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Politicians put pregnancy centers in danger

It’s time to stop the violence and intimidation

Massachusetts Democratic Attorney General Maura Healey speaks to reporters in Boston on Oct. 12. Associated Press/Photo by Steven Senne

Politicians put pregnancy centers in danger
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Americans are accustomed to U.S. senators plying their political trade. Grandstanding in public hearings, standing with arms extended before news cameras, and engaging in over-the-top rhetoric is just what politicians have always done. But even senators have a duty to all of their constituents—not just those with whom they agree.

Reactions to the decision by the U.S. Supreme Court in Dobbs v. Jackson Women’s Health Organization have ranged from simple disagreement over the water cooler to violence at the end of a crowbar. Americans understand disagreement. We founded this nation upon the notion that we might disagree with one another and yet call each other neighbor and fellow citizen. But simple disagreement has turned to violence and political targeting.

In recent months, life-affirming reproductive health facilities—sometimes called “pregnancy resource centers” or “crisis pregnancy centers”—have seen their facilities defaced with spray painted messages like, “if abortion is not safe, you aren’t safe.” Vandals have thrown bricks through windows. Others have tossed red paint on walls and around statues of the Virgin Mary to mimic blood, sending a not-so-subtle message of what further bloody violence might follow. Yet others have faced fire-bombings.

These are criminal acts. The First Amendment refuses sanction to such acts of violence. As Justice William O. Douglas once wrote, “Certainly violence has no sanctuary in the First Amendment, and the use of weapons, gunpowder, and gasoline may not constitutionally masquerade under the guise of ‘advocacy.’”

Yet, progressive politicians have fomented this violence. Massachusetts Attorney General (now Governor-elect) Maura Healey placed a “consumer advisory” on life-affirming reproductive health facilities out of simple disagreement over their operations—such as providing free consultations to post-abortive women, handing out free diapers and baby formula to new mothers, and giving away handmade baby blankets and knit caps for their infants.

Attorney General Healey has made public no legitimate complaints solicited by this consumer advisory, but following the issuance of her advisory, multiple pro-life reproductive health facilities have been violently vandalized. She has prosecuted none of the criminals. She has not denounced their actions of criminal violence. She has issued no “consumer advisory” against “Jane’s Revenge,” the organization claiming credit for the vandalism.

Not to be out done, U.S. Sen. Elizabeth Warren, D-Mass., joined in the targeting of life-affirming reproductive health facilities. On the steps of the U.S. Supreme Court, Sen. Warren announced her “anger” towards what she called “crisis pregnancy centers” in June. One report later quoted her accusing pro-life reproductive health facilities of “torturing” pregnant women while calling upon the federal government to “shut them down all around the country.”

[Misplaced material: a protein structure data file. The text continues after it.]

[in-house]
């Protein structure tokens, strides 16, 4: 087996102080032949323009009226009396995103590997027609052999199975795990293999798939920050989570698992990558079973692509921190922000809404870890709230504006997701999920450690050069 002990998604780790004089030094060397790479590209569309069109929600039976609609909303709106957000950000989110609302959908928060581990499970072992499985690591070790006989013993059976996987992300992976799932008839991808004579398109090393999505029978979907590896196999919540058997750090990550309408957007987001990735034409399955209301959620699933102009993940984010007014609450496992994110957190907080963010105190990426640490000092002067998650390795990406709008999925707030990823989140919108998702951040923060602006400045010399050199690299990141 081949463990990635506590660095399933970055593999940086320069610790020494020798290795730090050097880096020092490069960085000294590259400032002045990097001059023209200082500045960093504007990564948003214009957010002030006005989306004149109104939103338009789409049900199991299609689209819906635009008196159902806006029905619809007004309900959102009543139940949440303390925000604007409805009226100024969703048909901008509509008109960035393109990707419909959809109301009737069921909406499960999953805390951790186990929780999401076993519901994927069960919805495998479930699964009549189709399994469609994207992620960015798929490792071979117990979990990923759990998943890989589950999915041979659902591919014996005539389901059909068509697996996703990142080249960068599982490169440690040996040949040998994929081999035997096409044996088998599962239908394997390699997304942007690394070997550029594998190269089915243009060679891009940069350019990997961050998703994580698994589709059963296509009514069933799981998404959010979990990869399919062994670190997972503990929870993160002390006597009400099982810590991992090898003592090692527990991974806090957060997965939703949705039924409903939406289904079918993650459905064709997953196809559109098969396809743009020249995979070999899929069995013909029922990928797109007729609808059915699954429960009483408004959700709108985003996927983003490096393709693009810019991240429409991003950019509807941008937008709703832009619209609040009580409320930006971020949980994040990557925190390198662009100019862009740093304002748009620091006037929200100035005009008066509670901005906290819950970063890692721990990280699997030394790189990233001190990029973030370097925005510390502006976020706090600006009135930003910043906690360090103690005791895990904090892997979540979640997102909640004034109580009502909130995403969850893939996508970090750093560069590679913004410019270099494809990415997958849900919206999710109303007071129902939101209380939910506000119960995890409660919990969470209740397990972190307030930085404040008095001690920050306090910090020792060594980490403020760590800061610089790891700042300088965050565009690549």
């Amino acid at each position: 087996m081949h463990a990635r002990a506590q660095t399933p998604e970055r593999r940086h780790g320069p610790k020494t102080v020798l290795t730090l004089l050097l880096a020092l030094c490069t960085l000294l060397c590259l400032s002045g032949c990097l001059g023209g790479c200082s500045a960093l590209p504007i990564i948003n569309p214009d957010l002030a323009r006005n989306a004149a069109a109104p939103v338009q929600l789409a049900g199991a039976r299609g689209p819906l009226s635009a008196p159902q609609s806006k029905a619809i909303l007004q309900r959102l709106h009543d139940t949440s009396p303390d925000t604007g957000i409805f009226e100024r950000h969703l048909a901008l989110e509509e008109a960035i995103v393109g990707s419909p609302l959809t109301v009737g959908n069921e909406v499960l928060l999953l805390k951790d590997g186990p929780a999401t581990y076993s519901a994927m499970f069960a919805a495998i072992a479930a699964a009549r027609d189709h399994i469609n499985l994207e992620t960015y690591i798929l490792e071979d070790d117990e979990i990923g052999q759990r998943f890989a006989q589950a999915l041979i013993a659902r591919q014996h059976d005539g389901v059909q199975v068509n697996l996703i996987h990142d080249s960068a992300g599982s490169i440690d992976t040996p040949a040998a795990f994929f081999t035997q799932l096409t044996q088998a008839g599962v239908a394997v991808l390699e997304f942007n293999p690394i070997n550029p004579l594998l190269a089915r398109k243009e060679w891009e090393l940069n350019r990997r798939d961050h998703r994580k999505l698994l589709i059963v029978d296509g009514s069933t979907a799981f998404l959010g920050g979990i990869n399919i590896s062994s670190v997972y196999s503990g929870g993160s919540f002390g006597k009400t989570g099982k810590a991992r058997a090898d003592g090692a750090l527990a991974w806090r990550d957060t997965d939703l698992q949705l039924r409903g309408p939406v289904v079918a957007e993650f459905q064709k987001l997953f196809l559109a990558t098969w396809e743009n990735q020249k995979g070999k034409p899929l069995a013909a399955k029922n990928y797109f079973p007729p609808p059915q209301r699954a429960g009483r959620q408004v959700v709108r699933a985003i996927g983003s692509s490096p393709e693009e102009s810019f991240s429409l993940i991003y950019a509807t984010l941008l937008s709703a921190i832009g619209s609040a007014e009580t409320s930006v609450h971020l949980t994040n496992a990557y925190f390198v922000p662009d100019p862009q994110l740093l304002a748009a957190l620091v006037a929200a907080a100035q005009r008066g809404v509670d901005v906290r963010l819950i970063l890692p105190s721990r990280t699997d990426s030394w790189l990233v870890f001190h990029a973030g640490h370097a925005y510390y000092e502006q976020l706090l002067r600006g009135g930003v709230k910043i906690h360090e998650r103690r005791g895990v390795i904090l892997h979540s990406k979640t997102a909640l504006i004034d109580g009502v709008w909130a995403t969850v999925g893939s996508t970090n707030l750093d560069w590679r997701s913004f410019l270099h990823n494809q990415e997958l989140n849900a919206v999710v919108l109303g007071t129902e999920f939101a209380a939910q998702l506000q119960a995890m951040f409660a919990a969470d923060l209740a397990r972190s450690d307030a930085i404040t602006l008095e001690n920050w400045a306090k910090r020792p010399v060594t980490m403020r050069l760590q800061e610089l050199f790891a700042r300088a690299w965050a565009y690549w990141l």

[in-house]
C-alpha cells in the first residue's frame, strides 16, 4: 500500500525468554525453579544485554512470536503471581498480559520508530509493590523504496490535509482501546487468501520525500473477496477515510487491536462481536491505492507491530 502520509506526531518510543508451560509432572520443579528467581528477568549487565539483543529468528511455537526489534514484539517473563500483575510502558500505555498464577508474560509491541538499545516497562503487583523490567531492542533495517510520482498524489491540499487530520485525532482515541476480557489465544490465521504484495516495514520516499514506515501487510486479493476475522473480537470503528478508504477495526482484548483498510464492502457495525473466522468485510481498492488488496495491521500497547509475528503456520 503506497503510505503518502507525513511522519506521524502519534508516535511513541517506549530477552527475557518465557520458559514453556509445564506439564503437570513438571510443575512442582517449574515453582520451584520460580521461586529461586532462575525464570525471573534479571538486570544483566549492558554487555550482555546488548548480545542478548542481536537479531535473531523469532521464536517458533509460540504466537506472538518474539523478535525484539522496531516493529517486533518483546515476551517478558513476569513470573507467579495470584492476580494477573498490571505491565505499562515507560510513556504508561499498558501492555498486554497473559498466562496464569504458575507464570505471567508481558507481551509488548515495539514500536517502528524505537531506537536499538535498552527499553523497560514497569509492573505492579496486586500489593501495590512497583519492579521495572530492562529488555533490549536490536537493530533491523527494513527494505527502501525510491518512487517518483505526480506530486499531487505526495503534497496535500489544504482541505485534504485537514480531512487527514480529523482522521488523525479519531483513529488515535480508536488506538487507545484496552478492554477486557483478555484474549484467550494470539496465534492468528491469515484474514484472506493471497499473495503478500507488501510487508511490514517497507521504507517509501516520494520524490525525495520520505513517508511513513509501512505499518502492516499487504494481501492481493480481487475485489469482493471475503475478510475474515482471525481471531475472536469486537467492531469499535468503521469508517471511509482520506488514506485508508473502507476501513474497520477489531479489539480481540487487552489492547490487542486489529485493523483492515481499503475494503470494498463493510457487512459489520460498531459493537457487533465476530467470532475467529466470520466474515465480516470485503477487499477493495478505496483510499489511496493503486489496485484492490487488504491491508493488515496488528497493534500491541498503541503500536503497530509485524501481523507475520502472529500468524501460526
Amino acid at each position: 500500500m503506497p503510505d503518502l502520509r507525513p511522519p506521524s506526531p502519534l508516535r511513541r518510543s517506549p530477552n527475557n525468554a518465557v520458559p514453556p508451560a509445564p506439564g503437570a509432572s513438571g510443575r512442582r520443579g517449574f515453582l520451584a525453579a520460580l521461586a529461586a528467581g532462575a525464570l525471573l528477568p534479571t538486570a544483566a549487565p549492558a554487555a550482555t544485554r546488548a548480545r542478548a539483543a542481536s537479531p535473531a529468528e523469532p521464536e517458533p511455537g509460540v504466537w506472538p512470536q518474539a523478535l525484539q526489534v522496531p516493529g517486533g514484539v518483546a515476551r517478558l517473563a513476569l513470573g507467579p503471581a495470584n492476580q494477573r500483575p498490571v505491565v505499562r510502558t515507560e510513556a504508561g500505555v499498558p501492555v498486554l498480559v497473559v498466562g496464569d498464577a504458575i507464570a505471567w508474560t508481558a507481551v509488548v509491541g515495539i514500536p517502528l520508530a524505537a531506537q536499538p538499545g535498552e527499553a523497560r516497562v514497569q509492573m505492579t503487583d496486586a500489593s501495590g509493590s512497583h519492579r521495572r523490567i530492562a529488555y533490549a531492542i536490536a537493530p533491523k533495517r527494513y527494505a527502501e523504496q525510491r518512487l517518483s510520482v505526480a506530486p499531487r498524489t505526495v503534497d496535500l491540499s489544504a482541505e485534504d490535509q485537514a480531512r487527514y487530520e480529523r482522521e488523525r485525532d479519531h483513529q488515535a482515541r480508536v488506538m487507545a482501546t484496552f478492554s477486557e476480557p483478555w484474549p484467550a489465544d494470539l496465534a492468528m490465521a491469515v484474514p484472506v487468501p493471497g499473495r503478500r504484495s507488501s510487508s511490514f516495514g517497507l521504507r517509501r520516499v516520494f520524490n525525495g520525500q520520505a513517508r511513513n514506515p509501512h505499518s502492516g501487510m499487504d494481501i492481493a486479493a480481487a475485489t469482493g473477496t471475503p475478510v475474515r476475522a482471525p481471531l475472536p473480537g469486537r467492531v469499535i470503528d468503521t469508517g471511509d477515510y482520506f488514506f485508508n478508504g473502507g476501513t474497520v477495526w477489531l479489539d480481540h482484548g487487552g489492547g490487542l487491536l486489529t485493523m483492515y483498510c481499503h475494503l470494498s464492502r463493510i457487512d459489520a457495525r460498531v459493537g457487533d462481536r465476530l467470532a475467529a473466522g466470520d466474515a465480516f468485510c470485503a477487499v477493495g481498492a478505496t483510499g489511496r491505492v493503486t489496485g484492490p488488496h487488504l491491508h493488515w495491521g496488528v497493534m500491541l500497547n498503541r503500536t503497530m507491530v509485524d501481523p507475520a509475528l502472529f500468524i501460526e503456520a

Senators have no power to use their office to target private, religious organizations in order to score political points with their far-left base.

In September, she and a gaggle of far-left senators—including Sens. Mazie Hirono and Bernard Sanders—sent a letter to Heartbeat International demanding answers to politically charged questions. Heartbeat International is the nation’s largest network of life-affirming reproductive health facilities with over 3,000 affiliated pregnancy help organization locations serving women in need.

Warren’s letter cloaks itself in the magisterial trappings of the U.S. Senate, but has the feel of an inquisition. The Senators demand answers from a private, religious organization yet invoke no authority for their questions. That may be because they lack any such mandate. Senators have no power to use their office to target private, religious organizations in order to score political points with their far-left base.

Sixty years ago, the Supreme Court of the United States repudiated such punitive inquiries in Watkins v. United States: “Investigations conducted solely for the personal aggrandizement of the investigators or to ‘punish’ those investigated are indefensible.”

In a response to Sen. Warren’s letter on behalf of Heartbeat International, attorneys for the life-affirming group said, unless and until the senators present a lawful subpoena, no American is compelled to answer the politically motivated questions of government officials we employ.

Americans ought to be asking their elected employees a few questions: What are you doing to protect life-affirming reproductive health facilities from vandalism? Have you condemned the violence? What resources do the FBI need to identify the criminals responsible for the violence?

Sen. Warren has refused to answer. Instead, she continues to demand answers of Heartbeat International, treating them as criminals rather than the victims they are. Attorneys for Heartbeat have asked Sen. Warren to turn her attention to asking questions of Attorney General Merrick Garland or FBI Director Christopher Wray—neither of whom has secured a conviction or even identified a vandal for prosecution.

Disagree with Dobbs all you like. Bang a literal drum and march through the street. Work for 50 years like pro-life groups did to overturn Roe v. Wade if you’re that committed to overturning Dobbs. But stop the violence and political intimidation.

Jeremy Dys

Jeremy Dys is senior counsel to First Liberty Institute, a nationwide religious liberty legal organization dedicated to defending religious freedom for all Americans.


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